In June 2002, Arequipa was completely paralyzed for a week by strikes and riots in protest of the privatization of two regional electricity-generating plants.


The city has had many universities. The most recognized are the Universidad Nacional de San Agustín de Arequipa, the local state university (founded 1828), the Universidad Católica de Santa María (founded in 1961), the Universidad Católica de San Pablo, and the Universidad Alas Peruanas. These are private institutions.


One of Peru's largest stadiums, Estadio Monumental de la UNSAmarker, is in Arequipa and hosted some of the Copa América 2004 soccer games, attracting many tourists as well as locals. Also one of the best known football teams of Peru: Melgar de Arequipa.


Jose Luis Bustamante y Rivero district.

Arequipa lies in the so-called South Tour Corridor of Peru, which includes the cities of Nazca, Arequipa, Puno, Cusco, as well as the Inca Trail. It's also called "the city where the volcanoes rest" because it's surrounded by three impressive volcanoes: Misti, Chachani, and PichuPichu. Volcanoes are visible from almost every place from the city . Unlike the other cities in the corridor, Arequipa is a well-conserved sample of the Spaniard and "mestizo" culture, but not native Indian culture, providing an important cultural landmark for those who visit it.

The mix of natural attractions (volcanoes, rural path, hot spring fountains) and historical well-preserved monuments and houses is the seal of this 470-year-old city. Its people, well known as strong characters and hard workers all over the country, are also something difficult to forget to the visitor. They are called "Characatos" and the name refers a culture in result of the mix of Spaniards (founders of the city) and skilled locals who developed a unique way to survive and live in this beautiful territory.

Historic centre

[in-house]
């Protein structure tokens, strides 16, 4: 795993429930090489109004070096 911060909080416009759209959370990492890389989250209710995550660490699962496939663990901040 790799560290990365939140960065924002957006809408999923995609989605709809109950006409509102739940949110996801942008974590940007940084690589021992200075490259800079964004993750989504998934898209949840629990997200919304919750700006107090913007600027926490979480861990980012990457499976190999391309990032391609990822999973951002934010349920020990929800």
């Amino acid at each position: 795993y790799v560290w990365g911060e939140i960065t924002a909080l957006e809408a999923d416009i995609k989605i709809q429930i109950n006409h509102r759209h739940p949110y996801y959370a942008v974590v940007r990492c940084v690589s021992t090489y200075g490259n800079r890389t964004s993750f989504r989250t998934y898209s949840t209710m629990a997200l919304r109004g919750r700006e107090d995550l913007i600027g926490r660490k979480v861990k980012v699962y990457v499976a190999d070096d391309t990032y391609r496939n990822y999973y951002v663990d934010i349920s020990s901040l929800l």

Cathedral of Arequipa.

The Historic centre of Arequipa, keeps most of the important buildings from the Spaniard era. They are all built in volcanic sillar rock, and the whole complex represents an integration of European and native building techniques and characteristics, expressed in the admirable work of colonial masters and Criollo and Indian masons. This combination of influences is illustrated by the city's robust walls, archways and vaults, courtyards and open spaces, and the intricate Baroque decoration of its facades.

There are several walking routes available to enjoy the centre. Most of them start in the Plaza (main square) and cover five or six blocks. Most maps include the important buildings along the centre streets. The newly created pedestrian mall at Mercaderes Street, historic Arequipa's main shopping street, is another important walking route. Lining Mercaderes Street are buildings of numerous architectural styles, ranging from traditional colonial, art deco, to contemporary.

Some other well-preserved touristic areas within the historic core are the pedestrian-friendly San Lazaro neighborhood (east from the Main Square) and the Yanahuara district, located north and connected to the centre by two historic stone bridges.

Santa Catalina monastery

Cloister of Iglesia de la Compañía.

Santa Catalina Monastery was founded on the October 2, 1580, and has an extension of 20,000 square metres that was constructed in the second half of the 16th century. The Convent, where there are still nuns living in cloisters, is a small walled city with narrow streets, passages, staircases, and small squares.

The Convent remained closed to the public until 1970. The Convent has now recovered its original colorful view: the walls from the city were not only white, as most people believed. Ochre, indigo, and orange illuminate the austere architectural style.